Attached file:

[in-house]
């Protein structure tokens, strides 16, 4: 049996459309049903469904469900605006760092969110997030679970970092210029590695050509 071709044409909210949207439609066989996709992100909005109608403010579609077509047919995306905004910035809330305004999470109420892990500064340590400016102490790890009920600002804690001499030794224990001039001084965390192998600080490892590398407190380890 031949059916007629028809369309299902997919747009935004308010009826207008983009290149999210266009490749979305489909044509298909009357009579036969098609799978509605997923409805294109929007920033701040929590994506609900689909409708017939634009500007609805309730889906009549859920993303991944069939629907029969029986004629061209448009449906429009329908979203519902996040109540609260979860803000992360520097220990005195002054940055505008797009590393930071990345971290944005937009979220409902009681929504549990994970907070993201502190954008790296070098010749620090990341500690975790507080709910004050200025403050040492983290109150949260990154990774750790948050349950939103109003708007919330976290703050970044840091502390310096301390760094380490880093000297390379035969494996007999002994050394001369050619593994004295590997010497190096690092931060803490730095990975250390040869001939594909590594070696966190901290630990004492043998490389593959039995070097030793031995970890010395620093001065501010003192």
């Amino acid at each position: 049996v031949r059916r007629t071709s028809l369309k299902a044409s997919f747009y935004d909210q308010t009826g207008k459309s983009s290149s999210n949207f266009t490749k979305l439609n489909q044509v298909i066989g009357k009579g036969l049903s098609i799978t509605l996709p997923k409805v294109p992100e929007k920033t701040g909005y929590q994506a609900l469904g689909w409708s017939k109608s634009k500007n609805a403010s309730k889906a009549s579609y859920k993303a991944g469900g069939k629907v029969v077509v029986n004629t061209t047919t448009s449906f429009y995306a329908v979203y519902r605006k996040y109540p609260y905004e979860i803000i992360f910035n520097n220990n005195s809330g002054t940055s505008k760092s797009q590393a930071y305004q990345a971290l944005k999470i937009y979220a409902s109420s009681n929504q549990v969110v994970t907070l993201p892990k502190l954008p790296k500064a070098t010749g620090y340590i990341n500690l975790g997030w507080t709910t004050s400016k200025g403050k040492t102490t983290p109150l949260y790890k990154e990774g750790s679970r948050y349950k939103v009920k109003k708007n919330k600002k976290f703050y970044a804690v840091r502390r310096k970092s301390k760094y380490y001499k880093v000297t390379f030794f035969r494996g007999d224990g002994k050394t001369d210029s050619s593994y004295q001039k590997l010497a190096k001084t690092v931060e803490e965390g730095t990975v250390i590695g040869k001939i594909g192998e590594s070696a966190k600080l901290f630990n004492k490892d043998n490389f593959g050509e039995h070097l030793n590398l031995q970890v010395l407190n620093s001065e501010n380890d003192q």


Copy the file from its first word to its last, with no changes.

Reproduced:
[in-house]
């Protein structure tokens, strides 16, 4: 049996459309049903469904469900605006760092969110997030679970970092210029590695050509 071709044409909210949207439609066989996709992100909005109608403010579609077509047919995306905004910035809330305004999470109420892990500064340590400016102490790890009920600002804690001499030794224990001039001084965390192998600080490892590398407190380890 031949059916007629028809369309299902997919747009935004308010009826207008983009290149999210266009490749979305489909044509298909009357009579036969098609799978509605997923409805294109929007920033701040929590994506609900689909409708017939634009500007609805309730889906009549859920993303991944069939629907029969029986004629061209448009449906429009329908979203519902996040109540609260979860803000992360520097220990005195002054940055505008797009590393930071990345971290944005937009979220409902009681929504549990994970907070993201502190954008790296070098010749620090990341500690975790507080709910004050200025403050040492983290109150949260990154990774750790948050349950939103109003708007919330976290703050970044840091502390310096301390760094380490880093000297390379035969494996007999002994050394001369050619593994004295590997010497190096690092931060803490730095990975250390040869001939594909590594070696966190901290630990004492043998490389593959039995070097030793031995970890010395620093001065501010003192």
């Amino acid at each position: 049996v031949r059916r007629t071709s028809l369309k299902a044409s997919f747009y935004d909210q308010t009826g207008k459309s983009s290149s999210n949207f266009t490749k979305l439609n489909q044509v298909i066989g009357k009579g036969l049903s098609i799978t509605l996709p997923k409805v294109p992100e929007k920033t701040g909005y929590q994506a609900l469904g689909w409708s017939k109608s634009k500007n609805a403010s309730k889906a009549s579609y859920k993303a991944g469900g069939k629907v029969v077509v029986n004629t061209t047919t448009s449906f429009y995306a329908v979203y519902r605006k996040y109540p609260y905004e979860i803000i992360f910035n520097n220990n005195s809330g002054t940055s505008k760092s797009q590393a930071y305004q990345a971290l944005k999470i937009y979220a409902s109420s009681n929504q549990v969110v994970t907070l993201p892990k502190l954008p790296k500064a070098t010749g620090y340590i990341n500690l975790g997030w507080t709910t004050s400016k200025g403050k040492t102490t983290p109150l949260y790890k990154e990774g750790s679970r948050y349950k939103v009920k109003k708007n919330k600002k976290f703050y970044a804690v840091r502390r310096k970092s301390k760094y380490y001499k880093v000297t390379f030794f035969r494996g007999d224990g002994k050394t001369d210029s050619s593994y004295q001039k590997l010497a190096k001084t690092v931060e803490e965390g730095t990975v250390i590695g040869k001939i594909g192998e590594s070696a966190k600080l901290f630990n004492k490892d043998n490389f593959g050509e039995h070097l030793n590398l031995q970890v010395l407190n620093s001065e501010n380890d003192q």